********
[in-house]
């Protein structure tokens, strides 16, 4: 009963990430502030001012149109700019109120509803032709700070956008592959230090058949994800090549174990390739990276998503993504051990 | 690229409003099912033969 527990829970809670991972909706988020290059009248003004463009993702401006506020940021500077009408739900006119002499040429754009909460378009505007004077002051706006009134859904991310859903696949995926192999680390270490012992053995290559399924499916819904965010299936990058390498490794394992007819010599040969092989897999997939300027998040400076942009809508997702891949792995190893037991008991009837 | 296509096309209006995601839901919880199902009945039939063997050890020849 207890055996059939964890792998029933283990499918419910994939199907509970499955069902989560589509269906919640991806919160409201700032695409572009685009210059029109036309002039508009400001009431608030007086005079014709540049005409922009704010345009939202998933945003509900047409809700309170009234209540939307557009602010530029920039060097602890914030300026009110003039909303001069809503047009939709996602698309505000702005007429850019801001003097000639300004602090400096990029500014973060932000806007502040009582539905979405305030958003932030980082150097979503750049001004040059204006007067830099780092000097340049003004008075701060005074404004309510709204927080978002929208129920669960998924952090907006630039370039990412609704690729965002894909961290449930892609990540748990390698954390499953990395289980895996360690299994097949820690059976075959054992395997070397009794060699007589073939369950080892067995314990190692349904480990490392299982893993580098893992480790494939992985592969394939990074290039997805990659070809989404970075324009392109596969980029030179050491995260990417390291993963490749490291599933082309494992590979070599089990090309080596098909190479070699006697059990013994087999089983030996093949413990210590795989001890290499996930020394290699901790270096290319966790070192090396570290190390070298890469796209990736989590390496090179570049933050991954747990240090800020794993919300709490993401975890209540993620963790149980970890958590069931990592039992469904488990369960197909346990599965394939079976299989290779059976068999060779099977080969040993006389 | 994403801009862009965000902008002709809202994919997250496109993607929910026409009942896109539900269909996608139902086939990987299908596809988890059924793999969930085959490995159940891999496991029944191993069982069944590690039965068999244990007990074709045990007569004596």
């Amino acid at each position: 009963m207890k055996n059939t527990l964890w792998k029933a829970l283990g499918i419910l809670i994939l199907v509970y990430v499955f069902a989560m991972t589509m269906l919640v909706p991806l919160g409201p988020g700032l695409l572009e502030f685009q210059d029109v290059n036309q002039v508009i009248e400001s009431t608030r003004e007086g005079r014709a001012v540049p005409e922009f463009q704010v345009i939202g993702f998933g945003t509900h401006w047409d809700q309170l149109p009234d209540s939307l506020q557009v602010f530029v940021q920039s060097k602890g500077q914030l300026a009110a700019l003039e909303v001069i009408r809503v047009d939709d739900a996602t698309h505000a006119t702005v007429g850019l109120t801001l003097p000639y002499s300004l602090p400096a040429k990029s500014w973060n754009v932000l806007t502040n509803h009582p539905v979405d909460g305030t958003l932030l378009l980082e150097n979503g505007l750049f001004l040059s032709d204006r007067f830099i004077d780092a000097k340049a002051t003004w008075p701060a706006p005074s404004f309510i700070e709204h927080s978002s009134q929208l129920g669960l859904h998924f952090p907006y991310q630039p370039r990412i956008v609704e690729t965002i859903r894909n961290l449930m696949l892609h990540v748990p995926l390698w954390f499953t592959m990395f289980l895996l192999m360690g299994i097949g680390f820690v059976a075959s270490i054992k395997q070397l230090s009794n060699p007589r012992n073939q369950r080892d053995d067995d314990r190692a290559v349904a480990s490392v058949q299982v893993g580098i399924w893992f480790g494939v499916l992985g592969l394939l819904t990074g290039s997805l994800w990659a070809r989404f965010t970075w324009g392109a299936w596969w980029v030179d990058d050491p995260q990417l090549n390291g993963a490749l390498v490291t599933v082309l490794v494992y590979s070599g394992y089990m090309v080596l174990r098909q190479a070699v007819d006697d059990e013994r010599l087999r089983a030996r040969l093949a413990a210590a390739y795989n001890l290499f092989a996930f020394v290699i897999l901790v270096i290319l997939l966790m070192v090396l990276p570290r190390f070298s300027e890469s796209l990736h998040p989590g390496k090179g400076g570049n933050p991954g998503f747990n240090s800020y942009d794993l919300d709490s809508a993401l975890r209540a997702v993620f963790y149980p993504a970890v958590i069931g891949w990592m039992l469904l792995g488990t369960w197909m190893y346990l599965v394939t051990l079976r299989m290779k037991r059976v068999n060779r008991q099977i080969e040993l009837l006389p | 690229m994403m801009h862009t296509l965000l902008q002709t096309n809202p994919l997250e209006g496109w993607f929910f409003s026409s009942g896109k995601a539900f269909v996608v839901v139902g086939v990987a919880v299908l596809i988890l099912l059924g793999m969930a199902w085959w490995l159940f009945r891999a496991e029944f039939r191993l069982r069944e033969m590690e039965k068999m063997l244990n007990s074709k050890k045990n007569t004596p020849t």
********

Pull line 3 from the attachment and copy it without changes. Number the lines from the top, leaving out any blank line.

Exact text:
């Amino acid at each position: 009963m207890k055996n059939t527990l964890w792998k029933a829970l283990g499918i419910l809670i994939l199907v509970y990430v499955f069902a989560m991972t589509m269906l919640v909706p991806l919160g409201p988020g700032l695409l572009e502030f685009q210059d029109v290059n036309q002039v508009i009248e400001s009431t608030r003004e007086g005079r014709a001012v540049p005409e922009f463009q704010v345009i939202g993702f998933g945003t509900h401006w047409d809700q309170l149109p009234d209540s939307l506020q557009v602010f530029v940021q920039s060097k602890g500077q914030l300026a009110a700019l003039e909303v001069i009408r809503v047009d939709d739900a996602t698309h505000a006119t702005v007429g850019l109120t801001l003097p000639y002499s300004l602090p400096a040429k990029s500014w973060n754009v932000l806007t502040n509803h009582p539905v979405d909460g305030t958003l932030l378009l980082e150097n979503g505007l750049f001004l040059s032709d204006r007067f830099i004077d780092a000097k340049a002051t003004w008075p701060a706006p005074s404004f309510i700070e709204h927080s978002s009134q929208l129920g669960l859904h998924f952090p907006y991310q630039p370039r990412i956008v609704e690729t965002i859903r894909n961290l449930m696949l892609h990540v748990p995926l390698w954390f499953t592959m990395f289980l895996l192999m360690g299994i097949g680390f820690v059976a075959s270490i054992k395997q070397l230090s009794n060699p007589r012992n073939q369950r080892d053995d067995d314990r190692a290559v349904a480990s490392v058949q299982v893993g580098i399924w893992f480790g494939v499916l992985g592969l394939l819904t990074g290039s997805l994800w990659a070809r989404f965010t970075w324009g392109a299936w596969w980029v030179d990058d050491p995260q990417l090549n390291g993963a490749l390498v490291t599933v082309l490794v494992y590979s070599g394992y089990m090309v080596l174990r098909q190479a070699v007819d006697d059990e013994r010599l087999r089983a030996r040969l093949a413990a210590a390739y795989n001890l290499f092989a996930f020394v290699i897999l901790v270096i290319l997939l966790m070192v090396l990276p570290r190390f070298s300027e890469s796209l990736h998040p989590g390496k090179g400076g570049n933050p991954g998503f747990n240090s800020y942009d794993l919300d709490s809508a993401l975890r209540a997702v993620f963790y149980p993504a970890v958590i069931g891949w990592m039992l469904l792995g488990t369960w197909m190893y346990l599965v394939t051990l079976r299989m290779k037991r059976v068999n060779r008991q099977i080969e040993l009837l006389p | 690229m994403m801009h862009t296509l965000l902008q002709t096309n809202p994919l997250e209006g496109w993607f929910f409003s026409s009942g896109k995601a539900f269909v996608v839901v139902g086939v990987a919880v299908l596809i988890l099912l059924g793999m969930a199902w085959w490995l159940f009945r891999a496991e029944f039939r191993l069982r069944e033969m590690e039965k068999m063997l244990n007990s074709k050890k045990n007569t004596p020849t």